Biotechnology marketing: Insider and outsider views: Research and ...

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Biotechnology marketing: Insider and outsider views:
Research and Regulation

Eriksson, Päivi
;
Rajamäki, Heidi
.
Journal of Commercial Biotechnology
16.

2

(Apr 2010):
98
-
108.

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This paper explores biotechnology
marketing

as defined, performed and organised in small
biotechnology
companies. Prior research has argued on the one hand that
marketing
-
related
deficiencies could explain the lack of commercial success in biotechnology.…

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INTRODUCTION


Prior research on biotechnology business has addressed a wide range of issues including the
role of the science
-
base provided by the universities,
1

university
-
based technology transfer
organisations and
their roles,
2, 3

sources and modes of commercialisation of basic science,
4, 5, 6

determinants of university spin
-
off formation,
7, 8

and the role of spin
-
offs in technology
commercialisation.
9

Most of the earlier research deals with industry
-
level issues, l
eaving
firm
-
specific issues under
-
researched. Furthermore, firm
-
specific studies typically address
issues of firm survival and growth
10, 11, 12

with little emphasis on how the companies operate
and what type of managerial activities they perform.

Focusing

on the operation of biotechnology companies, Costa
et al

13

suggest that
marketing
-
related deficiencies, in particular, could explain the lack of commercial success in the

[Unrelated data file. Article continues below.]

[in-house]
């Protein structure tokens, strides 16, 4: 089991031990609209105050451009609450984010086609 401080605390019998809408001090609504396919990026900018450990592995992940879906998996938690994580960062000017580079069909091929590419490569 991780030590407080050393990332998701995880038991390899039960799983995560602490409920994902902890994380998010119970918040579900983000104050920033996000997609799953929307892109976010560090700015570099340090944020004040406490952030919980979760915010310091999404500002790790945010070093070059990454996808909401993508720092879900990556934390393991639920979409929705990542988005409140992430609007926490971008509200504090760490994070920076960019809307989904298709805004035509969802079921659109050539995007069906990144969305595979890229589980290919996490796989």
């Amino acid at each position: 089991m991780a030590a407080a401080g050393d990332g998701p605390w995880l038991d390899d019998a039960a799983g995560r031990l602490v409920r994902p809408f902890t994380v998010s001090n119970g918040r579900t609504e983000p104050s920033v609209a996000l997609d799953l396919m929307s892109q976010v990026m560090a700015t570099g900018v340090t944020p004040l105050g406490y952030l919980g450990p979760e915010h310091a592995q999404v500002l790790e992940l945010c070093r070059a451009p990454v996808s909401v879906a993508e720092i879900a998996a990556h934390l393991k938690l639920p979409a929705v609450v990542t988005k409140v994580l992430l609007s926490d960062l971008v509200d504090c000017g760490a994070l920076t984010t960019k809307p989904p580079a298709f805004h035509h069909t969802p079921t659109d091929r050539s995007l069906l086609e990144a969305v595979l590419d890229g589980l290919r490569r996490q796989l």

biotechnology sector. They further claim that biotechnology companies have serious
difficulties in going through the
marketing

process because they lack a clear market
-
oriented
focus as well as commercial sense and skill to direct the company towards the markets.
However, prior research has also introduced the idea that, because of the s
pecific nature of
the biotechnology business, biotechnology
marketing

might be different from what is
considered
marketing

in prior research and common industrial knowledge.
14

This raises the
question whether there are deficiencies in biotechnology
market
ing

or whether the meaning
of biotechnology
marketing

still remains unexplored with the survey
-
based research designs
used in earlier studies.

This paper investigates biotechnology
marketing

as defined, performed and organised in
biotechnology companies.
We adopt a novel qualitative methodology combining the insider
and outsider views in the study of five cases of biotechnology
marketing
. The analysis begins
with an insider view focusing on how scientist
-
managers of biotechnology companies define
what
mark
eting

means in the context of their company. Thereafter, the insider view of the
scientist
-
managers will be combined with an outsider view of the researchers to examine the
full range of biotechnology activities and their form of organisation.

THEORETICAL

BACKGROUND AND LITERATURE REVIEW


The Managerial Approach to
Marketing


Marketing

is an activity developed in the early twentieth century for the purpose of
promoting and
selling

agricultural products. Thereafter, research focused on institutions
through
which the products were brought to the market and on the functions performed by the
institutions.
15, 16

The managerial approach, defining
marketing

management as a decision
-
making process encompassing product planning and development, pricing, promotion,
and
distribution, started to evolve in the 1950s and 1960s.
15, 16

In biotechnology research, the
managerial approach focusing on
marketing

activities as performed by companies has not
been widely adopted. Instead, the main emphasis has been on the impact a
nd ethical issues of
biotechnology products and their
marketing
.

Simultaneously with the adoption of the managerial approach to
marketing

in other
industries, the concept of
marketing

has also been given different meanings depending on the
context. Accord
ingly, consumer
marketing
, business
-
to
-
business
marketing
, non
-
profit
marketing

and relationship
marketing

are considered distinct fields of
marketing